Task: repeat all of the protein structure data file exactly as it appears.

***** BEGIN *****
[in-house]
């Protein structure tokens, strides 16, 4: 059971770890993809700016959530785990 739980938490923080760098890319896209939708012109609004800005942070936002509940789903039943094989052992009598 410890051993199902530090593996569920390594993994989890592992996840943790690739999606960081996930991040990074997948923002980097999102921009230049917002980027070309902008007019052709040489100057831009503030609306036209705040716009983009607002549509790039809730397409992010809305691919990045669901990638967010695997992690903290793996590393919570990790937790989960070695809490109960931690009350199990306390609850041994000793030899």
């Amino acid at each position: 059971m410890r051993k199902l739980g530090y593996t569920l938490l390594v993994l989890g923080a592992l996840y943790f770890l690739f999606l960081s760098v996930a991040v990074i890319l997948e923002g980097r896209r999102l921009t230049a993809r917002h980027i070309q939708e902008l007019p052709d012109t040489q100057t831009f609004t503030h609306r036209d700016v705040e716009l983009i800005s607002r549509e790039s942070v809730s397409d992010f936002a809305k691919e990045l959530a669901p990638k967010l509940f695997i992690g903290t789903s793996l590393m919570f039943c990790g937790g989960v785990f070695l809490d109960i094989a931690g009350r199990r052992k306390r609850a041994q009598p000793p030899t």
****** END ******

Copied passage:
[in-house]
């Protein structure tokens, strides 16, 4: 059971770890993809700016959530785990 739980938490923080760098890319896209939708012109609004800005942070936002509940789903039943094989052992009598 410890051993199902530090593996569920390594993994989890592992996840943790690739999606960081996930991040990074997948923002980097999102921009230049917002980027070309902008007019052709040489100057831009503030609306036209705040716009983009607002549509790039809730397409992010809305691919990045669901990638967010695997992690903290793996590393919570990790937790989960070695809490109960931690009350199990306390609850041994000793030899």
């Amino acid at each position: 059971m410890r051993k199902l739980g530090y593996t569920l938490l390594v993994l989890g923080a592992l996840y943790f770890l690739f999606l960081s760098v996930a991040v990074i890319l997948e923002g980097r896209r999102l921009t230049a993809r917002h980027i070309q939708e902008l007019p052709d012109t040489q100057t831009f609004t503030h609306r036209d700016v705040e716009l983009i800005s607002r549509e790039s942070v809730s397409d992010f936002a809305k691919e990045l959530a669901p990638k967010l509940f695997i992690g903290t789903s793996l590393m919570f039943c990790g937790g989960v785990f070695l809490d109960i094989a931690g009350r199990r052992k306390r609850a041994q009598p000793p030899t």